Steve Whitaker, Literary Editor
Poem Of The Week: January By R. S. Thomas (1913-2000)
The fox drags its wounded belly
Over the snow, the crimson seeds
Of blood burst with a mild explosion
Soft as excrement, bold as roses.
Over the snow that feels no pity,
Whose white hands can give no healing,
The fox drags its wounded belly.
R. S. Thomas
The Anglican priest of the Welsh hills who gave laconic succour to dying farmers and to remote congregations offers little of hope or redemption in this short, powerful poem of winter’s unforgiving and brutal landscape. The poetry of R. S. Thomas is often agonized, an exegetic and compulsive working through of emotions that question the very fabric of his conflicted faith.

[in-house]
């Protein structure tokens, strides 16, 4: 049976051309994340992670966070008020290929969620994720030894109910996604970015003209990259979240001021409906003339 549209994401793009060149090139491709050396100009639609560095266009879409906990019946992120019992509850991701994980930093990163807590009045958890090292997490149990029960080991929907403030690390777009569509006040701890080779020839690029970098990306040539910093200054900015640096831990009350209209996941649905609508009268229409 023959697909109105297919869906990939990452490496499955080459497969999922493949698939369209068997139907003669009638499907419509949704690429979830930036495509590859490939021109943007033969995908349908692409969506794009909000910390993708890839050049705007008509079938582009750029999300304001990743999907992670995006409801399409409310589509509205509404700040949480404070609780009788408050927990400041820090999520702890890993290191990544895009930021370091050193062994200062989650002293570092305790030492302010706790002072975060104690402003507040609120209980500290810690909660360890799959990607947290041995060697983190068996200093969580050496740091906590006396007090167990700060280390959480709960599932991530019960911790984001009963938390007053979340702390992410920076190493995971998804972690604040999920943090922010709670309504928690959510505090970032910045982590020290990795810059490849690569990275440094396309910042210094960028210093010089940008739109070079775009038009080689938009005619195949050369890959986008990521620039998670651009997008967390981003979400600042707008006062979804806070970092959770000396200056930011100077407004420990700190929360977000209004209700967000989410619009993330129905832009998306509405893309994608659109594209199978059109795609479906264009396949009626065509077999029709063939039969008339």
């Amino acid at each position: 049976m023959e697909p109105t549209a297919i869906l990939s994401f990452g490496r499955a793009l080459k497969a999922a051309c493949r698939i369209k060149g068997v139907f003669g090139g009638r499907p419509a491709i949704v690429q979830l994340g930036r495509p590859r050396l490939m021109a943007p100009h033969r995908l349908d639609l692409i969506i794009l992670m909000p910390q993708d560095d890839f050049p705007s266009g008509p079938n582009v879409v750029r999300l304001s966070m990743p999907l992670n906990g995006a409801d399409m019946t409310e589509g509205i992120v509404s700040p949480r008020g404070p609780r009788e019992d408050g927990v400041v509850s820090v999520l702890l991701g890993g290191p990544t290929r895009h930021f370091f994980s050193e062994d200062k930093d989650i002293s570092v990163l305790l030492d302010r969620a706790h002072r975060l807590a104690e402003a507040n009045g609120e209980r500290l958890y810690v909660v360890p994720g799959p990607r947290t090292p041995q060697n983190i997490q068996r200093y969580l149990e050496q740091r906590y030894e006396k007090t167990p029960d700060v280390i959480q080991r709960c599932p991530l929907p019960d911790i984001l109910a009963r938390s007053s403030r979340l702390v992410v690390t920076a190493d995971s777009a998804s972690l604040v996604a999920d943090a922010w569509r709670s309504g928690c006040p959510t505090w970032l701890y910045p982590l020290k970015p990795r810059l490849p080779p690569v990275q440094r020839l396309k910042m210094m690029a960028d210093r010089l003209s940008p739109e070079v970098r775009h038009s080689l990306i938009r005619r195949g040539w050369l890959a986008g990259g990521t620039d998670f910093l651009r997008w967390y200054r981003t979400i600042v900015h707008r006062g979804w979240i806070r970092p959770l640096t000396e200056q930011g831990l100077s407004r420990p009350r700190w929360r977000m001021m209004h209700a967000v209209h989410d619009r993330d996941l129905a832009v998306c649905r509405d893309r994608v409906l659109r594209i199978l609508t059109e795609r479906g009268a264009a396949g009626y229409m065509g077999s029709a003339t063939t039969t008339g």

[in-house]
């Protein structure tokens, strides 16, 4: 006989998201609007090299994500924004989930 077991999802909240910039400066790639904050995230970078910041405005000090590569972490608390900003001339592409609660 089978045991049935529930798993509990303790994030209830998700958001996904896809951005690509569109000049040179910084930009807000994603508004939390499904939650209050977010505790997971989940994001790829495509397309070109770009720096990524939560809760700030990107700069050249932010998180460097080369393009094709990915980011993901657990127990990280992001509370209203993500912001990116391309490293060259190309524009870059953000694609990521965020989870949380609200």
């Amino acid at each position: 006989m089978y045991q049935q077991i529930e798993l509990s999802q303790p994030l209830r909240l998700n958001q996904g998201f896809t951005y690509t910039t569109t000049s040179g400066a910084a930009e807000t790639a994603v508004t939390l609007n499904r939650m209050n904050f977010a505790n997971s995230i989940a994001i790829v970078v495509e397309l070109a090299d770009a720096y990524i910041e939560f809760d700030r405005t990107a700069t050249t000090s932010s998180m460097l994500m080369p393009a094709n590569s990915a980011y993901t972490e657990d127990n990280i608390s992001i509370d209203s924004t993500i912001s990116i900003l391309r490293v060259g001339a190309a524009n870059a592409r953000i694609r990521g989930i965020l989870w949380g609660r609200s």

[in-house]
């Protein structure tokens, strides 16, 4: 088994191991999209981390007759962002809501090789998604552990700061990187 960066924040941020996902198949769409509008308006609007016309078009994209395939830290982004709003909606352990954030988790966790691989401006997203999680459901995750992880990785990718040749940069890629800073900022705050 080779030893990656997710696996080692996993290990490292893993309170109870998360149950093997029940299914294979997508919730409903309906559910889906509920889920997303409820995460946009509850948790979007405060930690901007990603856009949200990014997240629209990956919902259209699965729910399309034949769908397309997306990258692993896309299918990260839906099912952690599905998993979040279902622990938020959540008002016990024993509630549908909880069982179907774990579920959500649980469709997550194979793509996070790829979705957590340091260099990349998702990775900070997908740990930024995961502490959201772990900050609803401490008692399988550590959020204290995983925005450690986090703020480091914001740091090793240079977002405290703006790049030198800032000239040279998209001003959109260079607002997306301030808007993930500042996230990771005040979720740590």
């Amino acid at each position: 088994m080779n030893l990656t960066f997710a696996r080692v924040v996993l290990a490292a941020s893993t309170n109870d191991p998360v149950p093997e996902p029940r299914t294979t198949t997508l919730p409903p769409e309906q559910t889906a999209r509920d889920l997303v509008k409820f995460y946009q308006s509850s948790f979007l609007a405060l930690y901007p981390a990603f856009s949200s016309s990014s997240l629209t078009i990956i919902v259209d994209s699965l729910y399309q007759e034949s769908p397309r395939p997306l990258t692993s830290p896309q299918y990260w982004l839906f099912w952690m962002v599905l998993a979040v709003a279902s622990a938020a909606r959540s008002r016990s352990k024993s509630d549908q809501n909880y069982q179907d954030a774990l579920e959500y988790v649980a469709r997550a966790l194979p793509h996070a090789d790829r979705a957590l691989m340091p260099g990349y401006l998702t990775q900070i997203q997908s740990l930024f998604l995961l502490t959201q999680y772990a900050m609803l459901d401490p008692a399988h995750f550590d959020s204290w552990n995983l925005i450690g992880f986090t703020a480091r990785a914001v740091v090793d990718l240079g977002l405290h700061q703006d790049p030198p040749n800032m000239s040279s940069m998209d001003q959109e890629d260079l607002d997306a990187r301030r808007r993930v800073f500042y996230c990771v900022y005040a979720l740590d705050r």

Drawing the reader’s attention to the fox – the dragging of its wounded belly is an image made more painfully ponderous by repetition – Thomas immerses his audience in a tableau whose colours are symbolically riven. The blood burst of ‘crimson seeds’ is dramatically counterpointed by the pristine snow, making of the latter an inert and moribund personification of the spiritual healing process. An inverse conduit for the animal’s ebbing life, the poet’s near oxymoronic settling of metaphors of soft excrement amongst thriving roses yields an exquisite illustration of the propinquity of life, decay and death.